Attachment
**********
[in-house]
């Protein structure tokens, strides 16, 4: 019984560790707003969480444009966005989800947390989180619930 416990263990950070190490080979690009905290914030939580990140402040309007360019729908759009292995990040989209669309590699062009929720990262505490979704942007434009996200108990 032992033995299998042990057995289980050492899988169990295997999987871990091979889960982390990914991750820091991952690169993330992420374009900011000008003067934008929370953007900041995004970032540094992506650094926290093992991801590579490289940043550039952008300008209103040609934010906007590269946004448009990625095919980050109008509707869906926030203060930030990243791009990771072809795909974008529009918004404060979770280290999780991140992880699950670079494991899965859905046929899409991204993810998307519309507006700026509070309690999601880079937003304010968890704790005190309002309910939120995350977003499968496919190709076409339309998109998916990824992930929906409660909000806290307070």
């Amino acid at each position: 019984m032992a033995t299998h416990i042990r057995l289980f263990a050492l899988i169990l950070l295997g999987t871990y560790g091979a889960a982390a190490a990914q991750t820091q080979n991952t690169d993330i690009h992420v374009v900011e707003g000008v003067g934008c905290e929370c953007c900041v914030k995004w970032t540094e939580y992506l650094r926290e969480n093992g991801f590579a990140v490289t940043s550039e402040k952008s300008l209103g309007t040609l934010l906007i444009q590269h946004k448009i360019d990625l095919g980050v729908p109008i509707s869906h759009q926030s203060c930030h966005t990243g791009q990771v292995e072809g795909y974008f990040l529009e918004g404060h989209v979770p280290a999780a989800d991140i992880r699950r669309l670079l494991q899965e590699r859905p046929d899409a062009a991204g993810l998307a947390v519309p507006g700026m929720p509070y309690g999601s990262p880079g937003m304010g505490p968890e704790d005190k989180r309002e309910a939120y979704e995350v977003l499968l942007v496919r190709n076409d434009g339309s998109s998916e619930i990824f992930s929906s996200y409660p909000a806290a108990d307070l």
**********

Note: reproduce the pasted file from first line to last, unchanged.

[in-house]
């Protein structure tokens, strides 16, 4: 019984560790707003969480444009966005989800947390989180619930 416990263990950070190490080979690009905290914030939580990140402040309007360019729908759009292995990040989209669309590699062009929720990262505490979704942007434009996200108990 032992033995299998042990057995289980050492899988169990295997999987871990091979889960982390990914991750820091991952690169993330992420374009900011000008003067934008929370953007900041995004970032540094992506650094926290093992991801590579490289940043550039952008300008209103040609934010906007590269946004448009990625095919980050109008509707869906926030203060930030990243791009990771072809795909974008529009918004404060979770280290999780991140992880699950670079494991899965859905046929899409991204993810998307519309507006700026509070309690999601880079937003304010968890704790005190309002309910939120995350977003499968496919190709076409339309998109998916990824992930929906409660909000806290307070």
């Amino acid at each position: 019984m032992a033995t299998h416990i042990r057995l289980f263990a050492l899988i169990l950070l295997g999987t871990y560790g091979a889960a982390a190490a990914q991750t820091q080979n991952t690169d993330i690009h992420v374009v900011e707003g000008v003067g934008c905290e929370c953007c900041v914030k995004w970032t540094e939580y992506l650094r926290e969480n093992g991801f590579a990140v490289t940043s550039e402040k952008s300008l209103g309007t040609l934010l906007i444009q590269h946004k448009i360019d990625l095919g980050v729908p109008i509707s869906h759009q926030s203060c930030h966005t990243g791009q990771v292995e072809g795909y974008f990040l529009e918004g404060h989209v979770p280290a999780a989800d991140i992880r699950r669309l670079l494991q899965e590699r859905p046929d899409a062009a991204g993810l998307a947390v519309p507006g700026m929720p509070y309690g999601s990262p880079g937003m304010g505490p968890e704790d005190k989180r309002e309910a939120y979704e995350v977003l499968l942007v496919r190709n076409d434009g339309s998109s998916e619930i990824f992930s929906s996200y409660p909000a806290a108990d307070l």